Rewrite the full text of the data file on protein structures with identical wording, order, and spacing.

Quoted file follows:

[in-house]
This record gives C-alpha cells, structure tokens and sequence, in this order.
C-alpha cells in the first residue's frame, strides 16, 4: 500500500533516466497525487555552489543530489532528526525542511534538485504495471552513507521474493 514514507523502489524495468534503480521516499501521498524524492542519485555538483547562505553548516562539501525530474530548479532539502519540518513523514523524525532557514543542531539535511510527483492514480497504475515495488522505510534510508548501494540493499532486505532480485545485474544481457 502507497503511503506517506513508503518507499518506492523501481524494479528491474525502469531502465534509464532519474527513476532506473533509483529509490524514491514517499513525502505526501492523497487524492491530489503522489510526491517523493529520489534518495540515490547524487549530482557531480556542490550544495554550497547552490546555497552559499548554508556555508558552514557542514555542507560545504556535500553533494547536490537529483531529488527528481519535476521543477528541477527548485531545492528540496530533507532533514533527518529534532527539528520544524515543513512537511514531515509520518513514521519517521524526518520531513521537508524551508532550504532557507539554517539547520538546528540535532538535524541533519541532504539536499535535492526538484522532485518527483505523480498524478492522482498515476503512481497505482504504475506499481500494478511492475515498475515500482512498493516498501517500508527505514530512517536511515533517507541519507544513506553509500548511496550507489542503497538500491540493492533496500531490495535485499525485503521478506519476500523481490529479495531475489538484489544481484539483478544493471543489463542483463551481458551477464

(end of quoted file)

[in-house]
This record gives C-alpha cells, structure tokens and sequence, in this order.
C-alpha cells in the first residue's frame, strides 16, 4: 500500500533516466497525487555552489543530489532528526525542511534538485504495471552513507521474493 514514507523502489524495468534503480521516499501521498524524492542519485555538483547562505553548516562539501525530474530548479532539502519540518513523514523524525532557514543542531539535511510527483492514480497504475515495488522505510534510508548501494540493499532486505532480485545485474544481457 502507497503511503506517506513508503518507499518506492523501481524494479528491474525502469531502465534509464532519474527513476532506473533509483529509490524514491514517499513525502505526501492523497487524492491530489503522489510526491517523493529520489534518495540515490547524487549530482557531480556542490550544495554550497547552490546555497552559499548554508556555508558552514557542514555542507560545504556535500553533494547536490537529483531529488527528481519535476521543477528541477527548485531545492528540496530533507532533514533527518529534532527539528520544524515543513512537511514531515509520518513514521519517521524526518520531513521537508524551508532550504532557507539554517539547520538546528540535532538535524541533519541532504539536499535535492526538484522532485518527483505523480498524478492522482498515476503512481497505482504504475506499481500494478511492475515498475515500482512498493516498501517500508527505514530512517536511515533517507541519507544513506553509500548511496550507489542503497538500491540493492533496500531490495535485499525485503521478506519476500523481490529479495531475489538484489544481484539483478544493471543489463542483463551481458551477464